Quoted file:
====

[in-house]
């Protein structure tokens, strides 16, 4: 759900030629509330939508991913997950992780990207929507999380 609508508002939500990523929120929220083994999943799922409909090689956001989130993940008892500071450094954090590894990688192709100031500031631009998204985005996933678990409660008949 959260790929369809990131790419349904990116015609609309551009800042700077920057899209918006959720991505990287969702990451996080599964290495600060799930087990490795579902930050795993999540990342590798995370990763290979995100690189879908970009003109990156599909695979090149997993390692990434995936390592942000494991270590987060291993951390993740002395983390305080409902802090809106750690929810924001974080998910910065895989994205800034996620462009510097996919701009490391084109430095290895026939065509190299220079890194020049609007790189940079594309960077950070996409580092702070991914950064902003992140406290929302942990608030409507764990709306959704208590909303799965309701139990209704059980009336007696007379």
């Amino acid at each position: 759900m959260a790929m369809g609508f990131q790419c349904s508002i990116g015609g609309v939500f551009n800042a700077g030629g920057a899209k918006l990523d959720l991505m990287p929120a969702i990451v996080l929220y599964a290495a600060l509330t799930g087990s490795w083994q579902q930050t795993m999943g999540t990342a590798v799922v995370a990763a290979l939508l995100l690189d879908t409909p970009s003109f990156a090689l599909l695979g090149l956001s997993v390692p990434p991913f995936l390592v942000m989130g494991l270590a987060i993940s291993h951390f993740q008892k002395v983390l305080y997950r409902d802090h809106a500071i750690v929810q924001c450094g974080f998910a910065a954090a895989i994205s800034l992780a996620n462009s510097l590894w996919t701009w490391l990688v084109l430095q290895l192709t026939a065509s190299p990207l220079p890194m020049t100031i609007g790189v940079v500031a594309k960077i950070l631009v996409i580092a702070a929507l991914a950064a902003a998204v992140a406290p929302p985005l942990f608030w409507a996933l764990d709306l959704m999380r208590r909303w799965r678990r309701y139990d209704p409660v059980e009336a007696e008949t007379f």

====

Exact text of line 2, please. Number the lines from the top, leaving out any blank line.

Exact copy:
């Protein structure tokens, strides 16, 4: 759900030629509330939508991913997950992780990207929507999380 609508508002939500990523929120929220083994999943799922409909090689956001989130993940008892500071450094954090590894990688192709100031500031631009998204985005996933678990409660008949 959260790929369809990131790419349904990116015609609309551009800042700077920057899209918006959720991505990287969702990451996080599964290495600060799930087990490795579902930050795993999540990342590798995370990763290979995100690189879908970009003109990156599909695979090149997993390692990434995936390592942000494991270590987060291993951390993740002395983390305080409902802090809106750690929810924001974080998910910065895989994205800034996620462009510097996919701009490391084109430095290895026939065509190299220079890194020049609007790189940079594309960077950070996409580092702070991914950064902003992140406290929302942990608030409507764990709306959704208590909303799965309701139990209704059980009336007696007379």